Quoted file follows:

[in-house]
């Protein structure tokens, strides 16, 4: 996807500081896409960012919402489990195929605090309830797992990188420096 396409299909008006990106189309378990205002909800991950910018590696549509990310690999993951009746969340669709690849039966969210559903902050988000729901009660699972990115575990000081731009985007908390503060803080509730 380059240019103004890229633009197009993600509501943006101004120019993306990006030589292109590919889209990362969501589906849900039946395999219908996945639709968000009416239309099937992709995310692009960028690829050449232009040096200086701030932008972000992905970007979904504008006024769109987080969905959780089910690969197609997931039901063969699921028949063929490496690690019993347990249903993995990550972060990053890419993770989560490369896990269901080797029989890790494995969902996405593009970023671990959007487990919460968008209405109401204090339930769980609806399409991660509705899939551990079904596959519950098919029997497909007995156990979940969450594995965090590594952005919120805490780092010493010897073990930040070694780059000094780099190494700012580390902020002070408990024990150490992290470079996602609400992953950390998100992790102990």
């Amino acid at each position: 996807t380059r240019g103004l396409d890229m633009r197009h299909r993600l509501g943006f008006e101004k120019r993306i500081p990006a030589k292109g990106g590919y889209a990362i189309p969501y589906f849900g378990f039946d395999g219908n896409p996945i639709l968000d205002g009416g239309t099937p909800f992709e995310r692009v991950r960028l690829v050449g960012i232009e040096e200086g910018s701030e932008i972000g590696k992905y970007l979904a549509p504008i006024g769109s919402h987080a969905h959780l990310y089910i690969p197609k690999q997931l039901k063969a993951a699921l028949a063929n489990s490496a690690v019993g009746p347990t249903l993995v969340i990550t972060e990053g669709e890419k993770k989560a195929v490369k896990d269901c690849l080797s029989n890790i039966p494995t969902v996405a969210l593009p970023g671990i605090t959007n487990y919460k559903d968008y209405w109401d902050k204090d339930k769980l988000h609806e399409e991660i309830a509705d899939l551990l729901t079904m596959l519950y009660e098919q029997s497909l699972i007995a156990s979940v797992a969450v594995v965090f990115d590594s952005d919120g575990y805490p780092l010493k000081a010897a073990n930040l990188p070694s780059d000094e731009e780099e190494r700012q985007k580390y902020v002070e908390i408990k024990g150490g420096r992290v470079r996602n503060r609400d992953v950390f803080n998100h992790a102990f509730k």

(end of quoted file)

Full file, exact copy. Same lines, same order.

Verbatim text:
[in-house]
């Protein structure tokens, strides 16, 4: 996807500081896409960012919402489990195929605090309830797992990188420096 396409299909008006990106189309378990205002909800991950910018590696549509990310690999993951009746969340669709690849039966969210559903902050988000729901009660699972990115575990000081731009985007908390503060803080509730 380059240019103004890229633009197009993600509501943006101004120019993306990006030589292109590919889209990362969501589906849900039946395999219908996945639709968000009416239309099937992709995310692009960028690829050449232009040096200086701030932008972000992905970007979904504008006024769109987080969905959780089910690969197609997931039901063969699921028949063929490496690690019993347990249903993995990550972060990053890419993770989560490369896990269901080797029989890790494995969902996405593009970023671990959007487990919460968008209405109401204090339930769980609806399409991660509705899939551990079904596959519950098919029997497909007995156990979940969450594995965090590594952005919120805490780092010493010897073990930040070694780059000094780099190494700012580390902020002070408990024990150490992290470079996602609400992953950390998100992790102990």
């Amino acid at each position: 996807t380059r240019g103004l396409d890229m633009r197009h299909r993600l509501g943006f008006e101004k120019r993306i500081p990006a030589k292109g990106g590919y889209a990362i189309p969501y589906f849900g378990f039946d395999g219908n896409p996945i639709l968000d205002g009416g239309t099937p909800f992709e995310r692009v991950r960028l690829v050449g960012i232009e040096e200086g910018s701030e932008i972000g590696k992905y970007l979904a549509p504008i006024g769109s919402h987080a969905h959780l990310y089910i690969p197609k690999q997931l039901k063969a993951a699921l028949a063929n489990s490496a690690v019993g009746p347990t249903l993995v969340i990550t972060e990053g669709e890419k993770k989560a195929v490369k896990d269901c690849l080797s029989n890790i039966p494995t969902v996405a969210l593009p970023g671990i605090t959007n487990y919460k559903d968008y209405w109401d902050k204090d339930k769980l988000h609806e399409e991660i309830a509705d899939l551990l729901t079904m596959l519950y009660e098919q029997s497909l699972i007995a156990s979940v797992a969450v594995v965090f990115d590594s952005d919120g575990y805490p780092l010493k000081a010897a073990n930040l990188p070694s780059d000094e731009e780099e190494r700012q985007k580390y902020v002070e908390i408990k024990g150490g420096r992290v470079r996602n503060r609400d992953v950390f803080n998100h992790a102990f509730k």